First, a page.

erupted across southern yemen over widespread poverty and electricity outages. protesters blocked major roads by setting tires on fire. the saudi-backed alliance is struggling with a complete collapse of services in areas they control. unemployment and spiraling inflation have compounded the misery in a country where most of the 29 million people rely on aid. frustration is growing in southern mexico where tens of thousands of migrants are stuck waiting for a response to their asylum requests. many are struggling to find food and shelter. officials are overwhelmed and lack the resources to deal with the assent -- with the growth in asylum requests. many in the city are surviving by selling what they can on the streets, trying to find work without legal status. it used to be a stop along one of the main migrant routes to
the u.s., but has become the final destination for many, with authorities accused of using excessive force to stop migrants from heading further north. reporter: we are 50 kilometers north of mexico's border with guatemala. to give you a sense of the migrant crisis, the municipality has around 350,000 inhabitants. the migrant population is anywhere between 35000 and 100,000 migrants stuck. it is a mexican government strategy of preventing migrants from moving toward the u.s. and has created one of the largest bottlenecks for migrants on the american continent. we are seeing here -- people here predominantly from haiti, who were at a protest and march where haitian migrants were blocking traffic, blocking
roads, asking the government to give them the necessary paperwork to allow them to go to other cities of mexico where they may have better access to health care. migrant shelters have collapsed. there are concerns over the ongoing covid-19 health emergency, given the sheer number of people crowded together in unsanitary conditions, many on the street. what we are hearing from ourselves is an un-astute -- unsustainable situation in tapachula. barbara: school closures in india have forced more children into work. a magazine produced by young people aims to highlight the problem. elizabeth met some of its journalists. reporter: these are the youngest of journalists, they are working on the next edition of a unique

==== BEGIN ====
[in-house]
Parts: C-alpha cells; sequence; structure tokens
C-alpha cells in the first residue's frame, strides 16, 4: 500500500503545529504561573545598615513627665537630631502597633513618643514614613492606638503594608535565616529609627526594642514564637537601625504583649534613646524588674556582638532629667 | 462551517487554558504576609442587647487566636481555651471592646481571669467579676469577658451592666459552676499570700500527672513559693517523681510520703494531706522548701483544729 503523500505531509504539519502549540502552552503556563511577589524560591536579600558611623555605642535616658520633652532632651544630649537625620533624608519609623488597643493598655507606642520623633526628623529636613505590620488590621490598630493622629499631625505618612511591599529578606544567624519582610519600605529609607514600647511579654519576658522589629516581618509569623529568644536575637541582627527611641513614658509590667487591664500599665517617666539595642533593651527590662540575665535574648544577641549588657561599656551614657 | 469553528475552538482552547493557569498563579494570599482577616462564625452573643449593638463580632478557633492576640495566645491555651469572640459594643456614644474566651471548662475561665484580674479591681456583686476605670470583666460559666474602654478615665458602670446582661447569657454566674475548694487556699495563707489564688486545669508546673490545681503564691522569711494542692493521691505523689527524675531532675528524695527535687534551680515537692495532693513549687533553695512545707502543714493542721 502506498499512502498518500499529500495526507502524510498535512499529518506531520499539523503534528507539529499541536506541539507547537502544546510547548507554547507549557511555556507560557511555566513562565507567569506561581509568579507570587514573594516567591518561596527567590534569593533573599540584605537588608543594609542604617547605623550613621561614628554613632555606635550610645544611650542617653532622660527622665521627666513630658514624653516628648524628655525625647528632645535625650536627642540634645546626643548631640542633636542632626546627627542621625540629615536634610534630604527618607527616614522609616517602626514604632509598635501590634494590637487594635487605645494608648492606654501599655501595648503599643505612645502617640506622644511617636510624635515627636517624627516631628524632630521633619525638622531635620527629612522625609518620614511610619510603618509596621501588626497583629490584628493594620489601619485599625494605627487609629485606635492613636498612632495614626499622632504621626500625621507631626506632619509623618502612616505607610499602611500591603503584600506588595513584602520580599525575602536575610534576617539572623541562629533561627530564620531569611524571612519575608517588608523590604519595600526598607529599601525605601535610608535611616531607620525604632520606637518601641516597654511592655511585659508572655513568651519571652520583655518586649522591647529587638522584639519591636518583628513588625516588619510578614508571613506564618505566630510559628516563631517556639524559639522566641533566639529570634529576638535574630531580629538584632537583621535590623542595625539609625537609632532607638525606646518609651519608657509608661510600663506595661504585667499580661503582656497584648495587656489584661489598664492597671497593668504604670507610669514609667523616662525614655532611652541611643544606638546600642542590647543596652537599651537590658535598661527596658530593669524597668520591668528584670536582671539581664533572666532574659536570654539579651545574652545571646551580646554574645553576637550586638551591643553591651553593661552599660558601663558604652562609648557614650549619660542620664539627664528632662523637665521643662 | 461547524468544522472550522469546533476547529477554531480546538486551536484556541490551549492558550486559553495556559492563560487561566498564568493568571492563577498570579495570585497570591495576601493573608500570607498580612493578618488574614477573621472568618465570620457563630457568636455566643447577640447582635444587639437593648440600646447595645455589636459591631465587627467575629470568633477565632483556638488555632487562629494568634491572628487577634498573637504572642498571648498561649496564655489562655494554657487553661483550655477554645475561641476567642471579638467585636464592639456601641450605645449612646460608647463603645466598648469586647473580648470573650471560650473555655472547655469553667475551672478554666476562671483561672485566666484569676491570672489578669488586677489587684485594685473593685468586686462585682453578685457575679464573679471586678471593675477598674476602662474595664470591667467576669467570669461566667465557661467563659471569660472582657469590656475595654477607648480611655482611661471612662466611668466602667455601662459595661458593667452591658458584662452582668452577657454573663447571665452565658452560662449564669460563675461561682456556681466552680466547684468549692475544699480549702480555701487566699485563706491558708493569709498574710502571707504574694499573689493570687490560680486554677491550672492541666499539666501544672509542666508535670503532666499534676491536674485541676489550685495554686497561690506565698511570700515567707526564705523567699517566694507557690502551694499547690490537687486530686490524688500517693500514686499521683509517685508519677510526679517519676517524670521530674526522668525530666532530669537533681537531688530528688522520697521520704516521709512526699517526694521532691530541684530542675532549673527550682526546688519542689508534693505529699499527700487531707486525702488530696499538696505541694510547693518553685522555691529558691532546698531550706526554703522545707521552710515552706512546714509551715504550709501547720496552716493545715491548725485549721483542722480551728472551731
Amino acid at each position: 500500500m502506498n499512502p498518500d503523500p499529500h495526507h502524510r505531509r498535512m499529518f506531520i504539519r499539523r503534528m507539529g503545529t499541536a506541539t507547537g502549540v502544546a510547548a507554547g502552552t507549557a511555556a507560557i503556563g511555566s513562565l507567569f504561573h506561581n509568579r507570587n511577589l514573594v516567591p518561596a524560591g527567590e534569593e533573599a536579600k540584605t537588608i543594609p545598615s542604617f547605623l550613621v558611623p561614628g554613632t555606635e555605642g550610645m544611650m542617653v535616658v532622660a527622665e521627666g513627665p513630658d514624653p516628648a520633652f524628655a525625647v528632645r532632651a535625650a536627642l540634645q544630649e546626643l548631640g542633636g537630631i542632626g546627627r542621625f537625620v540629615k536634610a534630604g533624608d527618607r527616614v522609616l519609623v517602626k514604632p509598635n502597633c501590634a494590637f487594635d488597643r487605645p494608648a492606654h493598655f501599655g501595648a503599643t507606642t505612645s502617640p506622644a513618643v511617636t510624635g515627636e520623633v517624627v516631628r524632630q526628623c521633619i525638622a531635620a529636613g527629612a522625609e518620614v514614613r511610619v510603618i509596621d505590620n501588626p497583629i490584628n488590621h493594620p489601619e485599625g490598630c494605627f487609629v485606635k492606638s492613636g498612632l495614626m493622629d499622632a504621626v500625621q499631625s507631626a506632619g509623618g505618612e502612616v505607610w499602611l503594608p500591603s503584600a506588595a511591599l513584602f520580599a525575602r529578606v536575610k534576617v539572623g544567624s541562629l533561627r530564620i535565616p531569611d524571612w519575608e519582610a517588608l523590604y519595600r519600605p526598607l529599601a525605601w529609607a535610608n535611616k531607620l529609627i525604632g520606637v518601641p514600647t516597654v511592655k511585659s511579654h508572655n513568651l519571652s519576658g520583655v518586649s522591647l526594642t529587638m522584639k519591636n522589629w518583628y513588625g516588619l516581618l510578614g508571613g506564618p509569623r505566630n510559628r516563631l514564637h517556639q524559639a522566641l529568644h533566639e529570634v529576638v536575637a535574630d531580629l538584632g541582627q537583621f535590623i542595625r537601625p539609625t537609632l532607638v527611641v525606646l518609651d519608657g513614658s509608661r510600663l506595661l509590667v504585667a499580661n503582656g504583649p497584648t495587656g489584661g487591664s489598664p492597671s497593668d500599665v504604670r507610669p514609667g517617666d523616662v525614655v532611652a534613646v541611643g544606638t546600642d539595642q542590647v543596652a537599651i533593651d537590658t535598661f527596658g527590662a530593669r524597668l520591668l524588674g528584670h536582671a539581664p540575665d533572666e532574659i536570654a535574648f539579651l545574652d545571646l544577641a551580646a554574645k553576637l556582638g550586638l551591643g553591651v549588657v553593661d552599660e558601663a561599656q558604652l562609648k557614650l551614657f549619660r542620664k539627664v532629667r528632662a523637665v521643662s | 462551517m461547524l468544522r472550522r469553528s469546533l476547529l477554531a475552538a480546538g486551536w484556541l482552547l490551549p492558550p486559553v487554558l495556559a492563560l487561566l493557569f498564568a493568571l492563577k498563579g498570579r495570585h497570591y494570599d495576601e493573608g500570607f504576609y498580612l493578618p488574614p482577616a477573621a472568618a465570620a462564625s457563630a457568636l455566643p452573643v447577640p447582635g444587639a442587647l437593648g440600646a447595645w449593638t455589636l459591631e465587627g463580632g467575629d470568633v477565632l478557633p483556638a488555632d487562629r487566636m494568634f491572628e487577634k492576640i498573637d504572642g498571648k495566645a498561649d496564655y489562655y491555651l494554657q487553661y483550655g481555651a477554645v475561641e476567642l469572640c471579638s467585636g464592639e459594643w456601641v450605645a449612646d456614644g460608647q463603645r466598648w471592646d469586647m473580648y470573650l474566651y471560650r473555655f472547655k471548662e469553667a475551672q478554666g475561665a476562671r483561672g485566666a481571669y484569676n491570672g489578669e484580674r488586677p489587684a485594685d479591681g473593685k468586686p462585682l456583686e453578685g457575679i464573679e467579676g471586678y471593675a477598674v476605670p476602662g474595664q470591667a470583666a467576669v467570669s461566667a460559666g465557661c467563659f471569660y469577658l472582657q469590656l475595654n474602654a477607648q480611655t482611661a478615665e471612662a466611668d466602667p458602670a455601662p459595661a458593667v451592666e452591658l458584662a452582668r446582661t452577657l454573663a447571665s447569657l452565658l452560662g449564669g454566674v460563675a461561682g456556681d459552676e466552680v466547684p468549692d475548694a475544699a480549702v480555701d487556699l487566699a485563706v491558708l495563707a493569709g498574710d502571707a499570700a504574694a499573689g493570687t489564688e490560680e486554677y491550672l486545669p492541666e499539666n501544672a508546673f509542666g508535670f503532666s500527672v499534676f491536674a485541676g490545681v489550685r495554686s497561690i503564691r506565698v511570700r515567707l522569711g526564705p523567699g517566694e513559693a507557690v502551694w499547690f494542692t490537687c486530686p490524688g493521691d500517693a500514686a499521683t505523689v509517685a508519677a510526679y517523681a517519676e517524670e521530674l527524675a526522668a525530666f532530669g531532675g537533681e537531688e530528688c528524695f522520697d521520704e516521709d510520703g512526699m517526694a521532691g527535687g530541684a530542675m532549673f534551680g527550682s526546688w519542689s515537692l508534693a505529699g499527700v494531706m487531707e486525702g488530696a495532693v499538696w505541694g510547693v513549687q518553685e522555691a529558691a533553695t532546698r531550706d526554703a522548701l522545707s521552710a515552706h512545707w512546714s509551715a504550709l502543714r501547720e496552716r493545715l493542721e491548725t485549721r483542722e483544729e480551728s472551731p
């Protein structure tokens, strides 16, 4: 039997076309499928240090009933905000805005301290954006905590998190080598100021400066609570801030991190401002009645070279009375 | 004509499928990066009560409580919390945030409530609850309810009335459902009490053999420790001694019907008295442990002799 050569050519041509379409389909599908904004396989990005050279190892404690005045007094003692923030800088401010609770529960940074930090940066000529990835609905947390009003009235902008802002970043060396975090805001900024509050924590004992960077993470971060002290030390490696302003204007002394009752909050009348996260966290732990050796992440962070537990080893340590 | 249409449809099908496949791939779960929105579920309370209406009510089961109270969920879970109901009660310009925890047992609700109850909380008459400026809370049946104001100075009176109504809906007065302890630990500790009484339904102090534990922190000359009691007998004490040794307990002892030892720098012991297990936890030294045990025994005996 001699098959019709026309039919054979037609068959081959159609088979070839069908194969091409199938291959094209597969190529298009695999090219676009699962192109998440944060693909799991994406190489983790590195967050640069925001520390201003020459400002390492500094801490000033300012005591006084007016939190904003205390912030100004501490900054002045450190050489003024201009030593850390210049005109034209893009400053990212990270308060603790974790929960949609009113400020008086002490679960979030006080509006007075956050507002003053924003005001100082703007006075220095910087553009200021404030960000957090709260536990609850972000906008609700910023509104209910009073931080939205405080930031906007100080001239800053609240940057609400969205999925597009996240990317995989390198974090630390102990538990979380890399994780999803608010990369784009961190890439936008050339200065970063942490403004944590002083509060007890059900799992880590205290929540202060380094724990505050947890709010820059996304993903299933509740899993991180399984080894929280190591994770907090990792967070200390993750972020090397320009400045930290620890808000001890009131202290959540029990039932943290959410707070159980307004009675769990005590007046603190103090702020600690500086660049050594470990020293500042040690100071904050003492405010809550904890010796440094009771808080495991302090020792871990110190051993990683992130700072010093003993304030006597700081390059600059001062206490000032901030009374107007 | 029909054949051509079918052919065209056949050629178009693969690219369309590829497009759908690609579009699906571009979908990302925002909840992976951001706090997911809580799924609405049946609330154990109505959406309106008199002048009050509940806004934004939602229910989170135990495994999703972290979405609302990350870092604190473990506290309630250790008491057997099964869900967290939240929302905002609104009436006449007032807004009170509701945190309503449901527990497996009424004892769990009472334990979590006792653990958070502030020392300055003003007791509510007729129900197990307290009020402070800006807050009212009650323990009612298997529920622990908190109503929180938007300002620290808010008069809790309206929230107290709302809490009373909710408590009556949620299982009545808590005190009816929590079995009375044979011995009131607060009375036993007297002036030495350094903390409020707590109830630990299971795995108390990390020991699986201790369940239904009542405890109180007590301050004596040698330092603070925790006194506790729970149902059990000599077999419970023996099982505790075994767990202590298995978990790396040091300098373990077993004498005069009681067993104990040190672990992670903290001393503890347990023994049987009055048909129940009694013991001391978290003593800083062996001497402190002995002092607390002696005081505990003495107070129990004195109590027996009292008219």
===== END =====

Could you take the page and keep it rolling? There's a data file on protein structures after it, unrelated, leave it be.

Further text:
magazine, by and for young people, about child labor and their rights. >> the stories we write for the magazine are all related to children and inform readers about the reality of our town. when we share the stories with government officials, it helps them understand difficulties children face. reporter: this 14-year-old has been contribute into the magazine for two years. she lives in an impoverished area where thousands of families are employed in the glass ban gles industry. she convinced a family to stop their children from working and go to school instead. >> we have five children and no one to help us. when we were in financial difficulty we asked the children to work. a lot of children here work. at home, our children started helping us when we went through a rough patch. reporter: she sent her children
back to school when her husband recovered from illness and was able to work again, but not everyone would do the same. the glass bangles industry is 200 years old and the industries are known for poor working conditions. many work from home, though. as we walk through these narrow lanes, we can see many children making bangles. they say school closures and an outbreak of dengue fever meant to work because they do not have access to online learning. in this home children as young as six sit in front of small flames, using the heat to join broken glass bangles for up to eight hours a day. child labor is illegal in india, but it is difficult to stop